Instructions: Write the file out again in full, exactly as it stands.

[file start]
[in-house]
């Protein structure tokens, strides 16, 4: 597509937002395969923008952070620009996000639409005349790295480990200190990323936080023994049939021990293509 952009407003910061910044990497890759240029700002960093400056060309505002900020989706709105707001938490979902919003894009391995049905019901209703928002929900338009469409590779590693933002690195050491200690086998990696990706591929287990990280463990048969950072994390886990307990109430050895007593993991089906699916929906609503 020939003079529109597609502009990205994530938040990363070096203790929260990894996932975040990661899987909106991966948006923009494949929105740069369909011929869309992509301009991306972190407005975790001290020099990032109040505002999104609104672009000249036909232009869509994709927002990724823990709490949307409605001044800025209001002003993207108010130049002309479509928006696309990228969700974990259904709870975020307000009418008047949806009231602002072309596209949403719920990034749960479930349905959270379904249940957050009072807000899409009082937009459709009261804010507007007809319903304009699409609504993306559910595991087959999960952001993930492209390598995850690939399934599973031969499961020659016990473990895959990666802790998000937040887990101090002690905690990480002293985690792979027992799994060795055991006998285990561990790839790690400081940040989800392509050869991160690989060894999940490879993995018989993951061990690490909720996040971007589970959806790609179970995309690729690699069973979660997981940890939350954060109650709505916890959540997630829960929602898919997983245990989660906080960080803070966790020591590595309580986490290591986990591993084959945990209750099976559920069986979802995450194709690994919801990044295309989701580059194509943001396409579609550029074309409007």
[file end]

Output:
[in-house]
């Protein structure tokens, strides 16, 4: 597509937002395969923008952070620009996000639409005349790295480990200190990323936080023994049939021990293509 952009407003910061910044990497890759240029700002960093400056060309505002900020989706709105707001938490979902919003894009391995049905019901209703928002929900338009469409590779590693933002690195050491200690086998990696990706591929287990990280463990048969950072994390886990307990109430050895007593993991089906699916929906609503 020939003079529109597609502009990205994530938040990363070096203790929260990894996932975040990661899987909106991966948006923009494949929105740069369909011929869309992509301009991306972190407005975790001290020099990032109040505002999104609104672009000249036909232009869509994709927002990724823990709490949307409605001044800025209001002003993207108010130049002309479509928006696309990228969700974990259904709870975020307000009418008047949806009231602002072309596209949403719920990034749960479930349905959270379904249940957050009072807000899409009082937009459709009261804010507007007809319903304009699409609504993306559910595991087959999960952001993930492209390598995850690939399934599973031969499961020659016990473990895959990666802790998000937040887990101090002690905690990480002293985690792979027992799994060795055991006998285990561990790839790690400081940040989800392509050869991160690989060894999940490879993995018989993951061990690490909720996040971007589970959806790609179970995309690729690699069973979660997981940890939350954060109650709505916890959540997630829960929602898919997983245990989660906080960080803070966790020591590595309580986490290591986990591993084959945990209750099976559920069986979802995450194709690994919801990044295309989701580059194509943001396409579609550029074309409007």